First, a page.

PIRA Energy Group's Weekly Natural Gas, Power and Coal Market Recap for the Week Ending August 31st 2014

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Weather’s Role Expands in Asian Spot Price Formation, while French Prices to Be Underpinned by Higher Exports

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Spot LNG price mechanisms are just barely starting to click into a higher gear after bottoming out last month.

NYC-based PIRA Energy Group believes that weather’s role expands in Asian spot price formation. In the U.S., the build matches expectations, but the market focuses on coming heat. In Europe, it is difficult to look beyond Ukraine in European spot price outlook. Specifically, PIRA’s analysis of natural gas market fundamentals has revealed the following:

Weather’s Role Expands in Asian Spot Price Formation

Spot LNG price mechanisms are just barely starting to click into a higher gear after bottoming out last month. The biggest question in the months ahead will be whether global LNG market fundamentals have changed so significantly in the past year that the coming winter will not be the seasonal replay of last year’s extremely tight balances and record high spot prices. One key part of the answer -- the weather factor -- is unknowable at this point, but the broader point to understand is that weather itself will continue to play a growing role in spot price movements in Asia due mostly to China’s R/C-weighted growth in the years ahead.

Build Matches Expectations, but Market Focuses on Coming Heat

Last week’s EIA update lacked the surprise punch of the last few weeks as the reported 75 BCF injection was only a hair below the market consensus. The build did continue to trim the year-on-year deficit by 10 BCF, but at a much slower pace than last week and recent averages. After a very short-lived 5¢ uptick, the newly-minted October nearby NYMEX contract treaded water at ~$4.05 after the release, before oscillating around that mark near where it ultimately settled.

Difficult to Look Beyond Ukraine in European Spot Price Outlook

A European gas market where Ukraine is not the central focus of attention would be unprecedentedly bearish going into September. Supply/demand fundamentals are extraordinarily weak by almost every measure save a few pockets of growth in power tied to temporary nuclear issues. This world of commercial purity simply does not exist. Dark forces are spreading across the land and the ability to separate what goes on in the gas world from what goes on in the actual world is becoming harder to do. October marks the first month of the year when imports will be necessary to meet gas demand in Ukraine and that fact alone will raise the mark on the tension meter."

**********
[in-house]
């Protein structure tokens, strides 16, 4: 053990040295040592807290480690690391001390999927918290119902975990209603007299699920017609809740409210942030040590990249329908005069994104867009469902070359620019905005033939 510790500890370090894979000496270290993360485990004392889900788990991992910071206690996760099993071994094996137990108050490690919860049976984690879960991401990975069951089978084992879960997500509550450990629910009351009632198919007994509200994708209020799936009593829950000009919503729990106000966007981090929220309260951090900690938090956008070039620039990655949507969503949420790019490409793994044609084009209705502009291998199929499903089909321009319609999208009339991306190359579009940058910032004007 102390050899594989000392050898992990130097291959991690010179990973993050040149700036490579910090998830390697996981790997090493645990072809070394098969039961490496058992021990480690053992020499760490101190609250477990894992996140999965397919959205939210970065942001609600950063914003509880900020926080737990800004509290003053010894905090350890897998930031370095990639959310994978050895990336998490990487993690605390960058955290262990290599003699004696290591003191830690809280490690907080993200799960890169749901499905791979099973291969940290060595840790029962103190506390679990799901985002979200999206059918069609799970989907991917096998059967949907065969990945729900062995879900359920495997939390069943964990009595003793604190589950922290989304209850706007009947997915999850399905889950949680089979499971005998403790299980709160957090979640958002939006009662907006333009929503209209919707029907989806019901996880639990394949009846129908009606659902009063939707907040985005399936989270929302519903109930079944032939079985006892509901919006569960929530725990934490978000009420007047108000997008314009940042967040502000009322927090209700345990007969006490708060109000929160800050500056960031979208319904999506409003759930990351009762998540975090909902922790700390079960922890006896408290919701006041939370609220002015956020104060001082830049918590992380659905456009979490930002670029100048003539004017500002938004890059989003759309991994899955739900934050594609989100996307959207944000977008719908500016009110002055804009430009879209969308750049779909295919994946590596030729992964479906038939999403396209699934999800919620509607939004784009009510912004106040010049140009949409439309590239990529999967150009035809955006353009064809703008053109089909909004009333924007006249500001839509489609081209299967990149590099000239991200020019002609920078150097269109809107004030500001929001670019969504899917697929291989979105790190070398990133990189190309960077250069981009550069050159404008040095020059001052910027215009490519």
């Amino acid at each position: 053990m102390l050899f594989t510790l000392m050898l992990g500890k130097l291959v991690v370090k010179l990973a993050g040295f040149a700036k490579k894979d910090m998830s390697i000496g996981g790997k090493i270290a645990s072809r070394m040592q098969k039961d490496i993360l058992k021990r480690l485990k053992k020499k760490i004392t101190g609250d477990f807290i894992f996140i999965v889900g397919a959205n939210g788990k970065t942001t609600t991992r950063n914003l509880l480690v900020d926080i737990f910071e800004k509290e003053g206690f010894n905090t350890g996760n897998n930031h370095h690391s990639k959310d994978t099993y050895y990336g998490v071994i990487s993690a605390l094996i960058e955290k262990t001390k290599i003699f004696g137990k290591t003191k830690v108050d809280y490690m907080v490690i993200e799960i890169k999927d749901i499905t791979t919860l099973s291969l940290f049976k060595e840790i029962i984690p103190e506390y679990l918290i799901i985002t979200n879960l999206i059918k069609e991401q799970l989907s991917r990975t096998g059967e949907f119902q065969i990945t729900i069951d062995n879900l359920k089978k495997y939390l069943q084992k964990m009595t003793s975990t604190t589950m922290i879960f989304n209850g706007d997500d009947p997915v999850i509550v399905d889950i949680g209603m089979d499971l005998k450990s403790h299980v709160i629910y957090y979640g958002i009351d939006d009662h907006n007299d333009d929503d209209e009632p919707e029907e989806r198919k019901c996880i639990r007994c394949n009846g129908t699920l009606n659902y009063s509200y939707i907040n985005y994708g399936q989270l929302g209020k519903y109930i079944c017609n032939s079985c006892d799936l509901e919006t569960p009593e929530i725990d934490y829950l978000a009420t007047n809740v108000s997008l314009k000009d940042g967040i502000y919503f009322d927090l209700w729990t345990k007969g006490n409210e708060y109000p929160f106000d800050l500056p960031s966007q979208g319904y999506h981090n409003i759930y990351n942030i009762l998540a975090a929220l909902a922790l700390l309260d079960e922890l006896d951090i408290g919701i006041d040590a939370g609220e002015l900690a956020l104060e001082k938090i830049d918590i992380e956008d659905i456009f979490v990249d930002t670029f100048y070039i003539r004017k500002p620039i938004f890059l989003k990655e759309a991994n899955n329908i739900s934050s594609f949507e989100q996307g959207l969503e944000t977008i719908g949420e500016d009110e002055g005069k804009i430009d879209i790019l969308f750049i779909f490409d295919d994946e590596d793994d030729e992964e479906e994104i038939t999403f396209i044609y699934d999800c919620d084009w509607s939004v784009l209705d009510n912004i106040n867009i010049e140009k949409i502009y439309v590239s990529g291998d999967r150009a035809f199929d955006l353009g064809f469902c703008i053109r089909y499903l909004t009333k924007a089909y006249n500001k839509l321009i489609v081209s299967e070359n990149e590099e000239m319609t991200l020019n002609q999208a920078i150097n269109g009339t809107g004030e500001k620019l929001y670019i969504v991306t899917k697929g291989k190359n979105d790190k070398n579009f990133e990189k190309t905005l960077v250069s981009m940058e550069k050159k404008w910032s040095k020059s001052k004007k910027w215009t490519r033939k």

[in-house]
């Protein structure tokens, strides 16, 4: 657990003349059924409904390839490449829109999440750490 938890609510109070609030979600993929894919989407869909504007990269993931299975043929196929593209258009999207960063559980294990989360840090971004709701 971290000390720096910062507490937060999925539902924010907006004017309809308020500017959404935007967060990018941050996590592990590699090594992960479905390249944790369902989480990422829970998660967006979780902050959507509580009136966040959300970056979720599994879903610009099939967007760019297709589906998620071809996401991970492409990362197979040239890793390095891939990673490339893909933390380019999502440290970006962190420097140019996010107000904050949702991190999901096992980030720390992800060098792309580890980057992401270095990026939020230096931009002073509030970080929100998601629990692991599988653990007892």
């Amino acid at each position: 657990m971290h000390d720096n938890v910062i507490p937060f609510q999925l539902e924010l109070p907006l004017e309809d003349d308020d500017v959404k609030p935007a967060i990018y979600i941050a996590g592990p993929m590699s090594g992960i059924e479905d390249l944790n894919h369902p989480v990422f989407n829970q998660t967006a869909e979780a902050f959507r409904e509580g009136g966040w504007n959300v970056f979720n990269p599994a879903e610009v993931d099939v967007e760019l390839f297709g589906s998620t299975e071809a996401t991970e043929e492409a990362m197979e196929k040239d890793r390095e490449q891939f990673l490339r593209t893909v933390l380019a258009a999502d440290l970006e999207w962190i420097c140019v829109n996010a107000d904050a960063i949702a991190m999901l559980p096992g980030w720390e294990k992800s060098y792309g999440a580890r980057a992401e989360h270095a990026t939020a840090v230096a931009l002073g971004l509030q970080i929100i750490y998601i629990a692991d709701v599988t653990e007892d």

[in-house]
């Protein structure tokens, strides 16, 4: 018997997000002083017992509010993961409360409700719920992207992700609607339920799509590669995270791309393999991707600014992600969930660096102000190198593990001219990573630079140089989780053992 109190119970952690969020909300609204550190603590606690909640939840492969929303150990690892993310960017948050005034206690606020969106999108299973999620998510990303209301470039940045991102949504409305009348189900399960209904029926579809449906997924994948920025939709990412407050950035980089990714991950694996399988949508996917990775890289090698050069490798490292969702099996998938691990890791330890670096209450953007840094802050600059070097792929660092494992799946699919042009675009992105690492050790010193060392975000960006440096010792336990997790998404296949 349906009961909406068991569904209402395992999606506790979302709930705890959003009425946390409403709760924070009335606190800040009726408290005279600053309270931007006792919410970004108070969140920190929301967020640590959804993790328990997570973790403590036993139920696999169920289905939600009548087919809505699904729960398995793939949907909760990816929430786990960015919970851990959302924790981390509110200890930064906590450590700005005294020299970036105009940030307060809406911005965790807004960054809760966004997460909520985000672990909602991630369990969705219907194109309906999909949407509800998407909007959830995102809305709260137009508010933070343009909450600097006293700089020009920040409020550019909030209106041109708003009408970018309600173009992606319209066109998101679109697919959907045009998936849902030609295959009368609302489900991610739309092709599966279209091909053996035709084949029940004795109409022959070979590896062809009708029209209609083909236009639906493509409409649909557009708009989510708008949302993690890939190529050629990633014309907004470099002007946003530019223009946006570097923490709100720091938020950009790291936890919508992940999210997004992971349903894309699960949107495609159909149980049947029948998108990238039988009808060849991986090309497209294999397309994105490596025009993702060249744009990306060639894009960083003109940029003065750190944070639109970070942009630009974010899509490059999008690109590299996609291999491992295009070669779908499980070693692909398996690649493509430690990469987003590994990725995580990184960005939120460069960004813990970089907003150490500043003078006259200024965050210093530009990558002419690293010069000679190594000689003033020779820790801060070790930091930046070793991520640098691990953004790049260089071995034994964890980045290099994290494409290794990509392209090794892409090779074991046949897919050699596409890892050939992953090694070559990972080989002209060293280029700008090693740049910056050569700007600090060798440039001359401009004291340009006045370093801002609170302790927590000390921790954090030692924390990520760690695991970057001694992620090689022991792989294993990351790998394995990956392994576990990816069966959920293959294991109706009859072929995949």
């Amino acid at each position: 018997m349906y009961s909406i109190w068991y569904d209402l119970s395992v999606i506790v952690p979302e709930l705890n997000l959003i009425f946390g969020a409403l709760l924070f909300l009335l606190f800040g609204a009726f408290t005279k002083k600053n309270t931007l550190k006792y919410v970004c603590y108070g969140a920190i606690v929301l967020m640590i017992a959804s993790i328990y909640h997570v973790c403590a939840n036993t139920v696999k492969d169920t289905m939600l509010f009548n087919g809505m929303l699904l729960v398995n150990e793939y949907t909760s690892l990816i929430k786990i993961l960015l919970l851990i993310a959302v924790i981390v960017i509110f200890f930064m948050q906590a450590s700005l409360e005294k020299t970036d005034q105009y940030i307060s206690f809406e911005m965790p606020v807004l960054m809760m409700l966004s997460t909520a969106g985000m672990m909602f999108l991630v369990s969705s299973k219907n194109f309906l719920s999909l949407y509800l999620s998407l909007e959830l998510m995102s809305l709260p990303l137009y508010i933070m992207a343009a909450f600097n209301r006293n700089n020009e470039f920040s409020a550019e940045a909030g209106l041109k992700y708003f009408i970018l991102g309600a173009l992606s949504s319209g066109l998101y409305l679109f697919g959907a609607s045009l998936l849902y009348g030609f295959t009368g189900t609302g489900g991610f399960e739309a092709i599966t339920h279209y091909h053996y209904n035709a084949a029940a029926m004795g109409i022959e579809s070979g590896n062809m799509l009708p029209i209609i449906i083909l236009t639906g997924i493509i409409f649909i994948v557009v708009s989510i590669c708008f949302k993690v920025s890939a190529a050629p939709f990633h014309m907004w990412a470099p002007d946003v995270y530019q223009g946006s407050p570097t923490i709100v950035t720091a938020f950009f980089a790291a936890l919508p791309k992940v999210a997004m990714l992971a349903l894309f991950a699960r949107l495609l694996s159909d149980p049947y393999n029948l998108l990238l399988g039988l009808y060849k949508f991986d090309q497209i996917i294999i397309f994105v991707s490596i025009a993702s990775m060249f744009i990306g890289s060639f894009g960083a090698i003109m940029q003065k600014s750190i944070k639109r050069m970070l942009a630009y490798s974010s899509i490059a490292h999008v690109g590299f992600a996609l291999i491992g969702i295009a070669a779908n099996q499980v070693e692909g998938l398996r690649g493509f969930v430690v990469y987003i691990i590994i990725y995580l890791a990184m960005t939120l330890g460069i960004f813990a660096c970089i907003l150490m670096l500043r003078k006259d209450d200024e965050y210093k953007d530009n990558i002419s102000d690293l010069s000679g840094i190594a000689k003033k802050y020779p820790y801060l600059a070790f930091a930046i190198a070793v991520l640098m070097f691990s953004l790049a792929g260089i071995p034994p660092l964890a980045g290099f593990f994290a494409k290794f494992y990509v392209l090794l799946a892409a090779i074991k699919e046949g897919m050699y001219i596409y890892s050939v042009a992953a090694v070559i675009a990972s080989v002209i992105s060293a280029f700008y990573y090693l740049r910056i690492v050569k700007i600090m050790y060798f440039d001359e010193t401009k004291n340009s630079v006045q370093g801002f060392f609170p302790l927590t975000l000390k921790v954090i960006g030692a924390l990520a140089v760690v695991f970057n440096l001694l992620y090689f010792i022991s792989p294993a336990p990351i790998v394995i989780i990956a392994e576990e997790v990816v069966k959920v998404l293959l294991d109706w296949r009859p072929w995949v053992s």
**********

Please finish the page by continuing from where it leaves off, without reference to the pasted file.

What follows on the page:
NYC-based PIRA Energy Group believes that French prices to be underpinned by higher exports. Cape rates surge in August, expected to track closely to paper rates through 2Q15. Specifically, PIRA’s analysis of electricity and coal market fundamentals has revealed the following:

French Prices to Be Underpinned by Higher Exports

While Europe continues to face the threat of prolonged economic stagnation, which is undermining demand more permanently, significant supply losses have built up at the low-end of the stack in Northwest Europe, which are likely to lead to stronger fossil fuel requirements in the months to come. The French market has been able to meet the supply shortfalls so far in both the U.K. and Belgium through higher domestic nuclear and hydro generation. PIRA’s balances factor in a much stronger net exporting position for France in the upcoming months, or more than 2.5 GWs above 2013 on average, which would bring French net exports to a multi-year high. However, higher French exports imply a larger utilization of French domestic fossil fuel capacity in the months ahead, leading to firmer prices.

Cape Rates Surge in August, Expected to Track Closely to Paper Rates through 2Q15

The last few weeks of August saw a strong rally in Cape freight rates with the timing of the rally closely mirroring what happened in late August in both 2013 and 2011. The surge was supported by an active market composed of mining majors competing to boost exports and the lurking threat of a tug strike at Port Hedland. Given production indiscipline in China’s steel industry and expanding Cape-serviced exports in Australia and Brazil, we expect freight rates to exhibit the typical pattern of seasonal increases heading into Q4.

Thermal Coal Outlook Neutral Compared to Forward Pricing with Limited Upside

Strong dry bulk freight rates gave CIF ARA (Northwest Europe) pricing a lift from July to August, although FOB Richards Bay (South Africa) prices fell from July levels as South African prices needed to fall in order to compete. In the Pacific Basin, FOB Newcastle (Australia) prices increased slightly in August, despite the downturn in China’s thermal coal imports. While Indonesian exports are down over the year-to-date, Australian exports remain robust.

The information above is part of PIRA Energy Group's weekly Energy Market Recap - which alerts readers to PIRA’s current analysis of energy markets around the world as well as the key economic and political factors driving those markets.

Click here for additional information on PIRA’s global energy commodity market research services.

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